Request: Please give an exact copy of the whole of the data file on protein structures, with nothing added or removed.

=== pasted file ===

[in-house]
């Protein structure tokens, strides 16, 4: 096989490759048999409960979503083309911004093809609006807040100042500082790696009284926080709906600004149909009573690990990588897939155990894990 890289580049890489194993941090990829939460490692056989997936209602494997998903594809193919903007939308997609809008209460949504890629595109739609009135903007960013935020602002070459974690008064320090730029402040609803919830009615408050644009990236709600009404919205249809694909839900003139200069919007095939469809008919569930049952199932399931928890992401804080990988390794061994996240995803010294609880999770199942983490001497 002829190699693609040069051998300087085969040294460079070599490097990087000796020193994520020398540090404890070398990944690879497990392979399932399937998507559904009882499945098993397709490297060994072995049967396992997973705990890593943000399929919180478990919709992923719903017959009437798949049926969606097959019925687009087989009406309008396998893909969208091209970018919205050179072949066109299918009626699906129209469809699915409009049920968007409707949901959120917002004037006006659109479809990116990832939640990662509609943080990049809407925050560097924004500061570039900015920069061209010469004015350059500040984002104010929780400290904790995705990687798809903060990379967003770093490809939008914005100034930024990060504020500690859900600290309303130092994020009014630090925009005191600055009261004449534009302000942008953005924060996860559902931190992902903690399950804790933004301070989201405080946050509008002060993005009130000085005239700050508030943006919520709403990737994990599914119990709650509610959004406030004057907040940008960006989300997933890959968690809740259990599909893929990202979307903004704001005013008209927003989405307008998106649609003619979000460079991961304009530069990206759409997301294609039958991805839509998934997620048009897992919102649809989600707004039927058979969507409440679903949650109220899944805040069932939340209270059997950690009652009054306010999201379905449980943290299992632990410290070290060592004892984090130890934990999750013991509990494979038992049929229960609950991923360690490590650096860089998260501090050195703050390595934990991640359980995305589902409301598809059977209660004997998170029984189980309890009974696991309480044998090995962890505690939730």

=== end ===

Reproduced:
[in-house]
């Protein structure tokens, strides 16, 4: 096989490759048999409960979503083309911004093809609006807040100042500082790696009284926080709906600004149909009573690990990588897939155990894990 890289580049890489194993941090990829939460490692056989997936209602494997998903594809193919903007939308997609809008209460949504890629595109739609009135903007960013935020602002070459974690008064320090730029402040609803919830009615408050644009990236709600009404919205249809694909839900003139200069919007095939469809008919569930049952199932399931928890992401804080990988390794061994996240995803010294609880999770199942983490001497 002829190699693609040069051998300087085969040294460079070599490097990087000796020193994520020398540090404890070398990944690879497990392979399932399937998507559904009882499945098993397709490297060994072995049967396992997973705990890593943000399929919180478990919709992923719903017959009437798949049926969606097959019925687009087989009406309008396998893909969208091209970018919205050179072949066109299918009626699906129209469809699915409009049920968007409707949901959120917002004037006006659109479809990116990832939640990662509609943080990049809407925050560097924004500061570039900015920069061209010469004015350059500040984002104010929780400290904790995705990687798809903060990379967003770093490809939008914005100034930024990060504020500690859900600290309303130092994020009014630090925009005191600055009261004449534009302000942008953005924060996860559902931190992902903690399950804790933004301070989201405080946050509008002060993005009130000085005239700050508030943006919520709403990737994990599914119990709650509610959004406030004057907040940008960006989300997933890959968690809740259990599909893929990202979307903004704001005013008209927003989405307008998106649609003619979000460079991961304009530069990206759409997301294609039958991805839509998934997620048009897992919102649809989600707004039927058979969507409440679903949650109220899944805040069932939340209270059997950690009652009054306010999201379905449980943290299992632990410290070290060592004892984090130890934990999750013991509990494979038992049929229960609950991923360690490590650096860089998260501090050195703050390595934990991640359980995305589902409301598809059977209660004997998170029984189980309890009974696991309480044998090995962890505690939730």